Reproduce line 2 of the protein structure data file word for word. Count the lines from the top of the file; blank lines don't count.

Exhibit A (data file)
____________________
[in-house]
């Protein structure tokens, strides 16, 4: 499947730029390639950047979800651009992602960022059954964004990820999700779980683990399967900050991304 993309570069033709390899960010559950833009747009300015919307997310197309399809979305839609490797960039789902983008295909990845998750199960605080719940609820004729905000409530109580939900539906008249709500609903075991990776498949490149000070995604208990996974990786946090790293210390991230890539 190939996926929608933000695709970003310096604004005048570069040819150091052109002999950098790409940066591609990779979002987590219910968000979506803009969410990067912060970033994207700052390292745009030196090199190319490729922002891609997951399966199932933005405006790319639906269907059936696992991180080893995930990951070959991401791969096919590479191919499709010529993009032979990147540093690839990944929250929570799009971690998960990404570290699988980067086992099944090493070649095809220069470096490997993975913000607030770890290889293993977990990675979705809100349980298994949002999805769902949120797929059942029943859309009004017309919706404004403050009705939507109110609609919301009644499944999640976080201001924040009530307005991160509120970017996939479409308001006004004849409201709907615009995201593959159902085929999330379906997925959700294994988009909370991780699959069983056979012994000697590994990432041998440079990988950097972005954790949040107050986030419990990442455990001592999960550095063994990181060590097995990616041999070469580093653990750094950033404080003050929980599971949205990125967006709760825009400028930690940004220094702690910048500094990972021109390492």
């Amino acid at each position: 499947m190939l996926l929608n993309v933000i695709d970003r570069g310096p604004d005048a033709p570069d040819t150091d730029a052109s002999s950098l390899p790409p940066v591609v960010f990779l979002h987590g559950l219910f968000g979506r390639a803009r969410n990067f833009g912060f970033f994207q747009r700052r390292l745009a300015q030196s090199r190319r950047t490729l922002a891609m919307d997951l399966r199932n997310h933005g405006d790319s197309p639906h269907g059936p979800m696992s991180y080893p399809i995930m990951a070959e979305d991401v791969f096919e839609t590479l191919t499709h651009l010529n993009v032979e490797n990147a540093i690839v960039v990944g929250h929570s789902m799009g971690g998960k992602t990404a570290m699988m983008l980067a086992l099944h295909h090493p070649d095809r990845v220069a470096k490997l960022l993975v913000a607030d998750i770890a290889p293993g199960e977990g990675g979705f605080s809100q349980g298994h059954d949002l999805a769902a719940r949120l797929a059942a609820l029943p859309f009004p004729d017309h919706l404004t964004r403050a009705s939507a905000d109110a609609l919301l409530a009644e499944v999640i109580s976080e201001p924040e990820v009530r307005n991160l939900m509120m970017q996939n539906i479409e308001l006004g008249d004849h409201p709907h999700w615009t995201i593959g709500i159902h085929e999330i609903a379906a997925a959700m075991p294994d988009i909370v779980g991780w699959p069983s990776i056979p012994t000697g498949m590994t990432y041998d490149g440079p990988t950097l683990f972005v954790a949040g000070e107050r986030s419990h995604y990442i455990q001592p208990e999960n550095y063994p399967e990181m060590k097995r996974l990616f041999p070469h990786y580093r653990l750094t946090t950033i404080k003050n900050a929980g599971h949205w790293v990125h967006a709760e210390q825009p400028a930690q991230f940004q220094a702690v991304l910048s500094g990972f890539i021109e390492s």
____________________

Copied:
């Protein structure tokens, strides 16, 4: 499947730029390639950047979800651009992602960022059954964004990820999700779980683990399967900050991304 993309570069033709390899960010559950833009747009300015919307997310197309399809979305839609490797960039789902983008295909990845998750199960605080719940609820004729905000409530109580939900539906008249709500609903075991990776498949490149000070995604208990996974990786946090790293210390991230890539 190939996926929608933000695709970003310096604004005048570069040819150091052109002999950098790409940066591609990779979002987590219910968000979506803009969410990067912060970033994207700052390292745009030196090199190319490729922002891609997951399966199932933005405006790319639906269907059936696992991180080893995930990951070959991401791969096919590479191919499709010529993009032979990147540093690839990944929250929570799009971690998960990404570290699988980067086992099944090493070649095809220069470096490997993975913000607030770890290889293993977990990675979705809100349980298994949002999805769902949120797929059942029943859309009004017309919706404004403050009705939507109110609609919301009644499944999640976080201001924040009530307005991160509120970017996939479409308001006004004849409201709907615009995201593959159902085929999330379906997925959700294994988009909370991780699959069983056979012994000697590994990432041998440079990988950097972005954790949040107050986030419990990442455990001592999960550095063994990181060590097995990616041999070469580093653990750094950033404080003050929980599971949205990125967006709760825009400028930690940004220094702690910048500094990972021109390492």